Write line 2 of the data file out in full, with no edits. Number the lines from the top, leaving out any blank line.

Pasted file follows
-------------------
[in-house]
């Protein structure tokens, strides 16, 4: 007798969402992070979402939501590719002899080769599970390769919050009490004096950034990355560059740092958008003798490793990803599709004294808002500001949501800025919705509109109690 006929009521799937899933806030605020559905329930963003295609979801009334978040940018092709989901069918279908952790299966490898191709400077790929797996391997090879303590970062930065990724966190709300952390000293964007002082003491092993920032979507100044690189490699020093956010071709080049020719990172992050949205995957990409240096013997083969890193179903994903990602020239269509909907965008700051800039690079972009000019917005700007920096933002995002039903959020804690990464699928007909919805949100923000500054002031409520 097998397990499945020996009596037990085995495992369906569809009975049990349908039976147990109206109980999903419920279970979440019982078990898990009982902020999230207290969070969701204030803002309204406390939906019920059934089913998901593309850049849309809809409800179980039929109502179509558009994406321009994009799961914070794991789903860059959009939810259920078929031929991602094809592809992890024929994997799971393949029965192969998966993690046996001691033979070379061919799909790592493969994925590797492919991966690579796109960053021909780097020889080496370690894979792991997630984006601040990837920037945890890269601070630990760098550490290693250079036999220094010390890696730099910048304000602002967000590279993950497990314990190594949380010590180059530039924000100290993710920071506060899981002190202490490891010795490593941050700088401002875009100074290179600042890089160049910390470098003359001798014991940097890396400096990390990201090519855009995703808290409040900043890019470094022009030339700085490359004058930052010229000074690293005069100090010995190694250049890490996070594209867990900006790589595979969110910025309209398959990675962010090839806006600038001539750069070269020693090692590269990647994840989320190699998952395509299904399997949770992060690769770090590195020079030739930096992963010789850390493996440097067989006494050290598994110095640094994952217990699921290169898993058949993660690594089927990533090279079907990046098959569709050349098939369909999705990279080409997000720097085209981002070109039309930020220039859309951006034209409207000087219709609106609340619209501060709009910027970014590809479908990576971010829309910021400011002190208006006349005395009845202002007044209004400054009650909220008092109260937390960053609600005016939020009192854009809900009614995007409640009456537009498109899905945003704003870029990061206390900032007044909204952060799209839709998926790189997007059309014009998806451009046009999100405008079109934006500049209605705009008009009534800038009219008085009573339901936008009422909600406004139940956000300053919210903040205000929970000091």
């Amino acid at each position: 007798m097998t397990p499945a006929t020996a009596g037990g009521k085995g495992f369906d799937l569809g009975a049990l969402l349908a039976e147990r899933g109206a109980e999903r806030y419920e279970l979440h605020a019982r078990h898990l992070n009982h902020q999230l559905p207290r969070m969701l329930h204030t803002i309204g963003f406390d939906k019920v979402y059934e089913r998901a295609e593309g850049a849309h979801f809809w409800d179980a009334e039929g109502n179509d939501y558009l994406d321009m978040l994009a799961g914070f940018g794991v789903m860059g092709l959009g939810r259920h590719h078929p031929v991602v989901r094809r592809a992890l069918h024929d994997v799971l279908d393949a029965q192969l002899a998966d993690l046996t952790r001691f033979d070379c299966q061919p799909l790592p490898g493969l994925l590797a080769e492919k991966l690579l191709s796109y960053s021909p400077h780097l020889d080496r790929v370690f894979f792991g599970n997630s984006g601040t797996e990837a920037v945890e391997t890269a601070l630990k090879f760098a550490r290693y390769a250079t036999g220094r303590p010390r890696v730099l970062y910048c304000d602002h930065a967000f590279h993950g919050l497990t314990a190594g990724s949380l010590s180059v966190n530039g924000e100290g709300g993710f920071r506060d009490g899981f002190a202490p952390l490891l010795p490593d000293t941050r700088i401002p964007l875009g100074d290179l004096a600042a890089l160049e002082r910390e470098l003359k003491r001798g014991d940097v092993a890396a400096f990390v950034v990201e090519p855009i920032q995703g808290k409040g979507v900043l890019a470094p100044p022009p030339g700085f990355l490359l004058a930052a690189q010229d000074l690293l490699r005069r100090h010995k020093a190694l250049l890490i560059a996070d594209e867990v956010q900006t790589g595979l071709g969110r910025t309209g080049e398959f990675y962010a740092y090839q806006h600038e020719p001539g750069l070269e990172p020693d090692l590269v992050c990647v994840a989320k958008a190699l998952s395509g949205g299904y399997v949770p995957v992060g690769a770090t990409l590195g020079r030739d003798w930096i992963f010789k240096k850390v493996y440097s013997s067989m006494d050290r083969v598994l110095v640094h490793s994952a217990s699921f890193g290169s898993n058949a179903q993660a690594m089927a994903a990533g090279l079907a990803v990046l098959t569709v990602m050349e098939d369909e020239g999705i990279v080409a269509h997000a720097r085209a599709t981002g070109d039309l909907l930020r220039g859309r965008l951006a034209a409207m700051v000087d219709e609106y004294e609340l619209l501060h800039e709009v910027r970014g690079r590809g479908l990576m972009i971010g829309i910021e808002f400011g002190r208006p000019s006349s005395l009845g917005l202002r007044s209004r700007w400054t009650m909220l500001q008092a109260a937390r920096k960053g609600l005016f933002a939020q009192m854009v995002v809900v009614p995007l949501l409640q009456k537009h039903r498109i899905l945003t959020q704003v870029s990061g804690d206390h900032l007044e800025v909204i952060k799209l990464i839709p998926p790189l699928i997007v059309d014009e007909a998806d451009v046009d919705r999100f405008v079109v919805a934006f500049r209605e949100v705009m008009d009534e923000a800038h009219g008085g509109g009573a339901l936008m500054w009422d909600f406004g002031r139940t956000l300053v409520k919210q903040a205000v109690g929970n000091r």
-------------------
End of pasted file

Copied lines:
């Protein structure tokens, strides 16, 4: 007798969402992070979402939501590719002899080769599970390769919050009490004096950034990355560059740092958008003798490793990803599709004294808002500001949501800025919705509109109690 006929009521799937899933806030605020559905329930963003295609979801009334978040940018092709989901069918279908952790299966490898191709400077790929797996391997090879303590970062930065990724966190709300952390000293964007002082003491092993920032979507100044690189490699020093956010071709080049020719990172992050949205995957990409240096013997083969890193179903994903990602020239269509909907965008700051800039690079972009000019917005700007920096933002995002039903959020804690990464699928007909919805949100923000500054002031409520 097998397990499945020996009596037990085995495992369906569809009975049990349908039976147990109206109980999903419920279970979440019982078990898990009982902020999230207290969070969701204030803002309204406390939906019920059934089913998901593309850049849309809809409800179980039929109502179509558009994406321009994009799961914070794991789903860059959009939810259920078929031929991602094809592809992890024929994997799971393949029965192969998966993690046996001691033979070379061919799909790592493969994925590797492919991966690579796109960053021909780097020889080496370690894979792991997630984006601040990837920037945890890269601070630990760098550490290693250079036999220094010390890696730099910048304000602002967000590279993950497990314990190594949380010590180059530039924000100290993710920071506060899981002190202490490891010795490593941050700088401002875009100074290179600042890089160049910390470098003359001798014991940097890396400096990390990201090519855009995703808290409040900043890019470094022009030339700085490359004058930052010229000074690293005069100090010995190694250049890490996070594209867990900006790589595979969110910025309209398959990675962010090839806006600038001539750069070269020693090692590269990647994840989320190699998952395509299904399997949770992060690769770090590195020079030739930096992963010789850390493996440097067989006494050290598994110095640094994952217990699921290169898993058949993660690594089927990533090279079907990046098959569709050349098939369909999705990279080409997000720097085209981002070109039309930020220039859309951006034209409207000087219709609106609340619209501060709009910027970014590809479908990576971010829309910021400011002190208006006349005395009845202002007044209004400054009650909220008092109260937390960053609600005016939020009192854009809900009614995007409640009456537009498109899905945003704003870029990061206390900032007044909204952060799209839709998926790189997007059309014009998806451009046009999100405008079109934006500049209605705009008009009534800038009219008085009573339901936008009422909600406004139940956000300053919210903040205000929970000091």